"Jon Brockman and Spencer Hawes showed our guys what playing hard is all about," said Brady in regards to Washington's two big men. "That was the game. The rest of it was not much. Those two guys just beat us every which way possible. That has not happened to us in a long time."
Ever since he arrived at Washington last season as a freshman, Jon Brockman has
earned a reputation as a relentless hard worker at the forward position.
Recently, as he sat in his Los Angeles hotel room a day before his team was to
take on #1 UCLA, Brockman spent a few minutes with Dawgman.com. He began by
describing the childhood origins of his admirable work ethic.
"Ever since I was a little kid I have always been going at full-speed, breaking
stuff, running through screen doors," he said. "That's just always been my
personality—GO GO GO. When I was first born, I was a little terror. Not that I
wanted to do things wrong, but I have always just been high-energy. And the chores
that my Mom and Dad had me do, they were always telling me to do my best. Those
two aspects just combined, and that's a mentality that I took up long ago and have
correlated into basketball."
When asked if his childhood travails were compounded by being a big kid,
"I've always been huge," he said. "That was probably part of the problem when I
was growing up, I didn't realize how big I was. I was always the tallest kid in
the class, and also have always been a pretty thick kid all my life. I always
wanted to do what other kids were doing. But when you're the size of a sixth
grader while in the first grade, and you try to do what the first graders are
doing, it doesn't always work out."
It was pointed out to Brockman that college basketball must seem drastically
different after possessing a year of experience.
"Oh, definitely," he said. "I can focus a lot more on just basketball now, because
I know our system. I have a year's experience under my belt, and I can just play.
I know where I am supposed to be. It shows itself in the little stuff, like being
in the right position on defense and getting the quick steal. I have recognized
that a couple of times, where I have made a steal and I thought to myself, `I
wouldn't have been in the proper position last year.' "
Reflecting on last year, Brockman described his most enjoyable and humbling
"Going to the Sweet Sixteen," he said. "That was a pretty crazy experience,
especially being a freshman and getting a taste of being that close to a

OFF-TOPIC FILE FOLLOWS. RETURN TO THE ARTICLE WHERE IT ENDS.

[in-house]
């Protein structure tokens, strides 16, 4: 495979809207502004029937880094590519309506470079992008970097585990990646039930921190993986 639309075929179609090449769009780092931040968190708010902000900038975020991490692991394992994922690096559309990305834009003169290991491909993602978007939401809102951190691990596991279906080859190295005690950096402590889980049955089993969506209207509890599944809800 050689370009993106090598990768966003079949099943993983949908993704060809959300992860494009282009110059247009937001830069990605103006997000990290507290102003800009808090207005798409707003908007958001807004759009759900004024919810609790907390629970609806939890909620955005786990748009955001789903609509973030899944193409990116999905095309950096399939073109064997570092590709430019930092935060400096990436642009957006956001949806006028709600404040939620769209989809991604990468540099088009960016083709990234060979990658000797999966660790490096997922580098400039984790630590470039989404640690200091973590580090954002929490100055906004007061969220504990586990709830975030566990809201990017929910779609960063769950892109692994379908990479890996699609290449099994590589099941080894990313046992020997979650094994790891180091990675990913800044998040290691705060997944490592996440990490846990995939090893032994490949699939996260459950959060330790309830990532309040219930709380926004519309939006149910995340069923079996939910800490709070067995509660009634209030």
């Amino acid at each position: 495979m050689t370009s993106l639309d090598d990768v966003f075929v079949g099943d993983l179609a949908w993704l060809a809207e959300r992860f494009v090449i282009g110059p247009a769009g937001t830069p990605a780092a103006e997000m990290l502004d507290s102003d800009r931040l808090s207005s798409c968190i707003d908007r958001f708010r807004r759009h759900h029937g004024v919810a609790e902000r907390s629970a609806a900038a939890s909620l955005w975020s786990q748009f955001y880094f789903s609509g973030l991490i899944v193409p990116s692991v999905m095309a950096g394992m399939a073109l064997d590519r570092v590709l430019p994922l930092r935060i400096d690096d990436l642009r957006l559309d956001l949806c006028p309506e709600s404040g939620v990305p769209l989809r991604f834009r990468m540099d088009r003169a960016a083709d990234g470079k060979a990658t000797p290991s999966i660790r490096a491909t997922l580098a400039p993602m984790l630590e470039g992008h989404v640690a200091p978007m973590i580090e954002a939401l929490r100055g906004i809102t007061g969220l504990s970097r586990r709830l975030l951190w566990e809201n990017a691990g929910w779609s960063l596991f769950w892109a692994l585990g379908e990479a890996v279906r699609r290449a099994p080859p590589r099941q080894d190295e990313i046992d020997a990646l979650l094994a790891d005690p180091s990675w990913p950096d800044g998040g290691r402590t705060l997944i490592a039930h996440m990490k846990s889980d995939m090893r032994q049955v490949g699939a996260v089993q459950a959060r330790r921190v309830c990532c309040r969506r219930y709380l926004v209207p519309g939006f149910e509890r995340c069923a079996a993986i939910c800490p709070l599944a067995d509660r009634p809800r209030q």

national championship. It leaves a little taste in your mouth and makes you
want to work hard and come back and get some more. As for the most humbling
moment, I would say it just the ups and downs of the college season. I started
off the season pretty hot, winning the MVP of the first tournament. Then, with
so much to take in, you're thinking so much out there, and it's so different from
high school. I learned that there are so many ups and downs as a freshman, and
when you hit those lows, you realize that `Man, this is college basketball and
you've got to bring it every night.'"
When pressed for a specific detail, Brockman paused to consider before speaking.
"There was a game in the pre-season right before Christmas break last year,
where I didn't even score a bucket," he said. "It was a shock to me, because it
had been a long while since I hadn't scored in a game. It was shocking. It
gave me the realization that there is a big adjustment to be made between the
high school game and the college game."
The talk steered to the different atmospheres in the arenas around the Pac-10.
Brockman liked Oregon's in particular, for its rowdy and old-style atmosphere.
But the dialogue concluded with the rowdy student section at Hec Ed
Pavilion—known to all as The Dawg Pack. The mention of them made Brockman
chuckle, and he was asked to choose his favorite antic.
"I really loved it last year when Gonzaga came in to Hec Ed," Brockman said.
"Everyone had been talking about Adam Morrison's moustache, and then at game
time everyone in the Dawg Pack had a little moustache on. I loved that one.
There have been some classics, and it's always fun to see what they are going to
come up with. The LSU one this year was also great for (the dieting
All-American) Glen Davis. I don't remember how the Dawg Pack's chant went, but
it had the names of several fast food restaurants.
"But my personal favorite is probably when they start chanting your name after a
big play," said Brockman. "It's pretty amazing. Their chants have gotten into
the heads of some opposing teams, including the (former) Cougar coach (Dick Bennett)
and the Oregon coach (Ernie Kent). The Dawg Pack has definitely been a great
sixth man for us."
Derek Johnson can be reached at
A visit with Jon Brockman
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